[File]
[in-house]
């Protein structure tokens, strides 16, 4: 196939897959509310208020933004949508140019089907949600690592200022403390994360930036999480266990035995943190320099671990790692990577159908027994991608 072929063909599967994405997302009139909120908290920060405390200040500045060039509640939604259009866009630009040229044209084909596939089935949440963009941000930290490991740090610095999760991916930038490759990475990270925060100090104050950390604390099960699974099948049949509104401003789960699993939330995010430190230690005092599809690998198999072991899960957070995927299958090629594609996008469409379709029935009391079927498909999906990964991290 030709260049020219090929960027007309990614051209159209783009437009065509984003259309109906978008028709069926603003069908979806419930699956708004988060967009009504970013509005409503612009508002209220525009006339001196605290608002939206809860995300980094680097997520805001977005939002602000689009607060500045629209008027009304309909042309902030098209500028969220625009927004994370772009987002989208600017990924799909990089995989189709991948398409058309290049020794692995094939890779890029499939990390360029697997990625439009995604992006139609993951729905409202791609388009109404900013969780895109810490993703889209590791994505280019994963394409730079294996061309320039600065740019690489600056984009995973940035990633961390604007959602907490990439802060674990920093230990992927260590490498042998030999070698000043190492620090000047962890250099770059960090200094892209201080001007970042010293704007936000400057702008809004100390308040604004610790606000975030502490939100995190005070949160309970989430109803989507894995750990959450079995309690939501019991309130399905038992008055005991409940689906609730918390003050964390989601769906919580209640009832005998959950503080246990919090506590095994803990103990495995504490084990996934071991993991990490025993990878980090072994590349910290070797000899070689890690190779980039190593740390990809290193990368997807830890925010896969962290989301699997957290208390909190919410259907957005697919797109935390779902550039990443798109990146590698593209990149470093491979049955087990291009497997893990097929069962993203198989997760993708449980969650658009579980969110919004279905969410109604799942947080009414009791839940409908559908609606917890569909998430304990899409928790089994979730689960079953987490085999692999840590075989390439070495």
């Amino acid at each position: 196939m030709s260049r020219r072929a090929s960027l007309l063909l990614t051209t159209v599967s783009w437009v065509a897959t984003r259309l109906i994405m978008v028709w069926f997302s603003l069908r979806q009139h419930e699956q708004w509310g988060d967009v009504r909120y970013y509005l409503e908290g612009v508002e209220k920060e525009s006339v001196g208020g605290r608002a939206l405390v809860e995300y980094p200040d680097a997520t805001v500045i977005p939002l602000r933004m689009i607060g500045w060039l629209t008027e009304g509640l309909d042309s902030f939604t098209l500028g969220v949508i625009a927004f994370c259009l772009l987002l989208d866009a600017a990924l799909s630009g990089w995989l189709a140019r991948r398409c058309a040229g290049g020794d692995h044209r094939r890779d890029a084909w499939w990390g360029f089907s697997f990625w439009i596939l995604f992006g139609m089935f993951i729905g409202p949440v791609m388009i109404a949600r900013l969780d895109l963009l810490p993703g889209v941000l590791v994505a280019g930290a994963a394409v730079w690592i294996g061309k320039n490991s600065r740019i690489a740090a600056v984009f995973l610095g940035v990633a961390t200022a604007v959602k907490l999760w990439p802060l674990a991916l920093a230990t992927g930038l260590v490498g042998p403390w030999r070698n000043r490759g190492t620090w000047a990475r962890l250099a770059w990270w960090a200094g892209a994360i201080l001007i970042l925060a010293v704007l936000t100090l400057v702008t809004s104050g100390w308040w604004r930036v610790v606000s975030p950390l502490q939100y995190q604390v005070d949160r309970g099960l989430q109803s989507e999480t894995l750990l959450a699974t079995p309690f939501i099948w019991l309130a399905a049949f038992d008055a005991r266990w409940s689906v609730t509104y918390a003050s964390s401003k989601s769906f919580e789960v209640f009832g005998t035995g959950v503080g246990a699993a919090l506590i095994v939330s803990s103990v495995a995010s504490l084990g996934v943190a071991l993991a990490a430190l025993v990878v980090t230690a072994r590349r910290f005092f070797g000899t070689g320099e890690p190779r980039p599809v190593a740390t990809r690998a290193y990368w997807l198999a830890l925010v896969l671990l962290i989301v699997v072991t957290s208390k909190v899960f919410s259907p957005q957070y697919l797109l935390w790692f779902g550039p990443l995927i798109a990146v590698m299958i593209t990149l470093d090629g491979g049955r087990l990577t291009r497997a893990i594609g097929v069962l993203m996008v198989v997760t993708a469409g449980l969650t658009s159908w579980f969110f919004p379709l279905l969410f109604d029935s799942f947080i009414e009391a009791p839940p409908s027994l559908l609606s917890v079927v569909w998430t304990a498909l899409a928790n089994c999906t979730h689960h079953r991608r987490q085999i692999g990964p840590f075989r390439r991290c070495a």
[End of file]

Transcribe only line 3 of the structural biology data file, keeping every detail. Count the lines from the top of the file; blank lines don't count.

């Amino acid at each position: 196939m030709s260049r020219r072929a090929s960027l007309l063909l990614t051209t159209v599967s783009w437009v065509a897959t984003r259309l109906i994405m978008v028709w069926f997302s603003l069908r979806q009139h419930e699956q708004w509310g988060d967009v009504r909120y970013y509005l409503e908290g612009v508002e209220k920060e525009s006339v001196g208020g605290r608002a939206l405390v809860e995300y980094p200040d680097a997520t805001v500045i977005p939002l602000r933004m689009i607060g500045w060039l629209t008027e009304g509640l309909d042309s902030f939604t098209l500028g969220v949508i625009a927004f994370c259009l772009l987002l989208d866009a600017a990924l799909s630009g990089w995989l189709a140019r991948r398409c058309a040229g290049g020794d692995h044209r094939r890779d890029a084909w499939w990390g360029f089907s697997f990625w439009i596939l995604f992006g139609m089935f993951i729905g409202p949440v791609m388009i109404a949600r900013l969780d895109l963009l810490p993703g889209v941000l590791v994505a280019g930290a994963a394409v730079w690592i294996g061309k320039n490991s600065r740019i690489a740090a600056v984009f995973l610095g940035v990633a961390t200022a604007v959602k907490l999760w990439p802060l674990a991916l920093a230990t992927g930038l260590v490498g042998p403390w030999r070698n000043r490759g190492t620090w000047a990475r962890l250099a770059w990270w960090a200094g892209a994360i201080l001007i970042l925060a010293v704007l936000t100090l400057v702008t809004s104050g100390w308040w604004r930036v610790v606000s975030p950390l502490q939100y995190q604390v005070d949160r309970g099960l989430q109803s989507e999480t894995l750990l959450a699974t079995p309690f939501i099948w019991l309130a399905a049949f038992d008055a005991r266990w409940s689906v609730t509104y918390a003050s964390s401003k989601s769906f919580e789960v209640f009832g005998t035995g959950v503080g246990a699993a919090l506590i095994v939330s803990s103990v495995a995010s504490l084990g996934v943190a071991l993991a990490a430190l025993v990878v980090t230690a072994r590349r910290f005092f070797g000899t070689g320099e890690p190779r980039p599809v190593a740390t990809r690998a290193y990368w997807l198999a830890l925010v896969l671990l962290i989301v699997v072991t957290s208390k909190v899960f919410s259907p957005q957070y697919l797109l935390w790692f779902g550039p990443l995927i798109a990146v590698m299958i593209t990149l470093d090629g491979g049955r087990l990577t291009r497997a893990i594609g097929v069962l993203m996008v198989v997760t993708a469409g449980l969650t658009s159908w579980f969110f919004p379709l279905l969410f109604d029935s799942f947080i009414e009391a009791p839940p409908s027994l559908l609606s917890v079927v569909w998430t304990a498909l899409a928790n089994c999906t979730h689960h079953r991608r987490q085999i692999g990964p840590f075989r390439r991290c070495a």